In 1986 he opened Zoe’s Lounge in Ottawa’s Chateau Laurier Hotel and remained there for a year as musical director. He spent a decade in New York City, and then returned to Ottawa in 1999, where he established himself as the dean of local jazz pianists.

In recent years, Browne worked with several local musicians in acclaimed projects. Vocalist Elise Letourneau was a frequent collaborator; in 2015 they released a live recording they made at GigSpace called The Long and Winding Road.

Saxophonist and United Church minister Peter Woods toured and frequently played with Browne over decades. In 2013 they released a CD of jazz and gospel numbers called Honest Company, followed more recently by The Light of Common Day.

Brian Browne ©Brett Delmage, 2014
Brian Browne teaches a masterclass at Merrickville's Jazzfest ©Brett Delmage, 2014

Clarinetist Dave Renaud recorded two CDs of heartfelt jazz and gospel with Browne: First Love and Encore, and their live performances together were well-received. Renaud told OttawaJazzScene.ca that he wanted Browne because “I liked the way he plays. I play better with him because I try to play up to his level. And that pushes me."

Vocalist Steve Berndt evoked the spirit of Tony Bennett and Bill Evans together with Browne in two CDs of jazz standards, Déjà Vu and All Over Again. They played together numerous times at the NAC, at festivals, and in smaller shows. Berndt said that when he was planning the first CD, “I decided to start at the top” and ask Browne, “and he said 'Yes'. So lucky me!”

Browne also taught several promising young pianists, including Clayton Connell, and was a regular faculty member at the Carleton University Jazz Camp.

For many years, he had serious problems with alcohol and drugs, which he had kicked by the time he returned here in 1999. He talked about them openly. In a masterclass at the first Carleton University Jazz Camp in 2010, he told the students there about his life and his struggles with addiction, urging them not to follow his example.

He told the students: “I think the real me is in there somewhere in the way I play. Because that's where I escape to.”

Browne had continued performing despite bouts of cancer starting in 2012, and had shows booked as recently as January. He entered hospice care in late May.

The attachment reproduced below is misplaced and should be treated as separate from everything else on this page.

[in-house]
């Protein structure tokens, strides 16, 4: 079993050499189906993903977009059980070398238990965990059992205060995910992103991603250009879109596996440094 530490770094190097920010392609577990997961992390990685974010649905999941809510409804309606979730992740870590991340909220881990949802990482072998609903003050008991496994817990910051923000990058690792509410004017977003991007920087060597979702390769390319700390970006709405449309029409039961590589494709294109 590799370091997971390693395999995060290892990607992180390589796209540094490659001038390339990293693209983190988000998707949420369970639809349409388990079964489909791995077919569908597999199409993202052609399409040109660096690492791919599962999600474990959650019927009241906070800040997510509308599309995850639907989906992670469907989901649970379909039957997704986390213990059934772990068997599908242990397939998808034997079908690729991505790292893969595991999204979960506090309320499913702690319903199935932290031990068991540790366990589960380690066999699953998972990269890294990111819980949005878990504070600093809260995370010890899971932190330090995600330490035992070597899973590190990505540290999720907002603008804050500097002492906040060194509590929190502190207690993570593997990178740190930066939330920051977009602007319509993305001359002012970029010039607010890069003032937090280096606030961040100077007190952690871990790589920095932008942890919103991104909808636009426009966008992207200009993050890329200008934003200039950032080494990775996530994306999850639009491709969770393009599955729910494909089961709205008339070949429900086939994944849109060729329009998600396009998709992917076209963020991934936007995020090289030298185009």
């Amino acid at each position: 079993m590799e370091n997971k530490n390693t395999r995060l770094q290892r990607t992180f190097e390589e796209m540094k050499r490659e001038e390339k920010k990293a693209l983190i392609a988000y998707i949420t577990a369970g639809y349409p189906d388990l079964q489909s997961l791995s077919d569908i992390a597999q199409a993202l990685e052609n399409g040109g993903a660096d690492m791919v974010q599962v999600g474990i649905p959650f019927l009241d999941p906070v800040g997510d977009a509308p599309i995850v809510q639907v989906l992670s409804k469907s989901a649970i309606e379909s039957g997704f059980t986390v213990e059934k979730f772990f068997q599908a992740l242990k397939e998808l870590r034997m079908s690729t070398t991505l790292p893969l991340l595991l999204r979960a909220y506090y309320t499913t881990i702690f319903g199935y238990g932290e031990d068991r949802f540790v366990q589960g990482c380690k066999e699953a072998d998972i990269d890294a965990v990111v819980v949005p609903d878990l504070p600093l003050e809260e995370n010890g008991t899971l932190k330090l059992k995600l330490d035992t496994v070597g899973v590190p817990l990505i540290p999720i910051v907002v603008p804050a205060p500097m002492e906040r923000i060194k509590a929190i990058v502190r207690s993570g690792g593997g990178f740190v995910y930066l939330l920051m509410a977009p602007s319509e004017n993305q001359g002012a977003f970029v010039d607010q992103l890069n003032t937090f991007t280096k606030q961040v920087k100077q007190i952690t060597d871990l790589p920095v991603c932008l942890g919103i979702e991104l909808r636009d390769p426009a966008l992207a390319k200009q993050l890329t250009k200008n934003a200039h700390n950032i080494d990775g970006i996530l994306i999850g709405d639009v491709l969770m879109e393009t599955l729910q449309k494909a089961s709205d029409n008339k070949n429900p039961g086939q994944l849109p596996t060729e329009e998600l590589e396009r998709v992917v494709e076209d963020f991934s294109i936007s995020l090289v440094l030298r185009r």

He is survived by his wife, Carol Banens.  He has four children from a previous marriage.

There will be a memorial service for Browne at MacKay United Church,  39 Dufferin Road in New Edinburgh, on Friday, June 15, at 2 p.m. It is open to all.


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OttawaJazzScene.ca reported about Brian Browne’s jazz – in words, photos, and video – since we started in 2009, creating permanent stories about his unique musical contribution that inspire jazz fans after his passing.

Every week all year long, we report the inspiring, exciting, and sometimes challenging – but always engaging and very human – process of creating jazz, and the live performances themselves. We’ve informed the public about the accomplishments of a jazz hero to young jazz musicians, and about swinging vocals to the spectacular avant-garde. We’re thankful that there’s a vibrant scene - but it’s a lot to cover. We've informed listeners about more than 17,000 live Jazz events of all kinds in our live jazz guides.

It’s disappointing when we miss an important jazz story for lack of resources. Just last week a hard-working and talented young musician with an uncommon musical voice was the first jazz musician to receive the RBC Emerging Artist Award. Regrettably, we were unable to attend the awards ceremony and report from there, because we could not afford $7 in bus tickets after our bike developed a flat tire en route.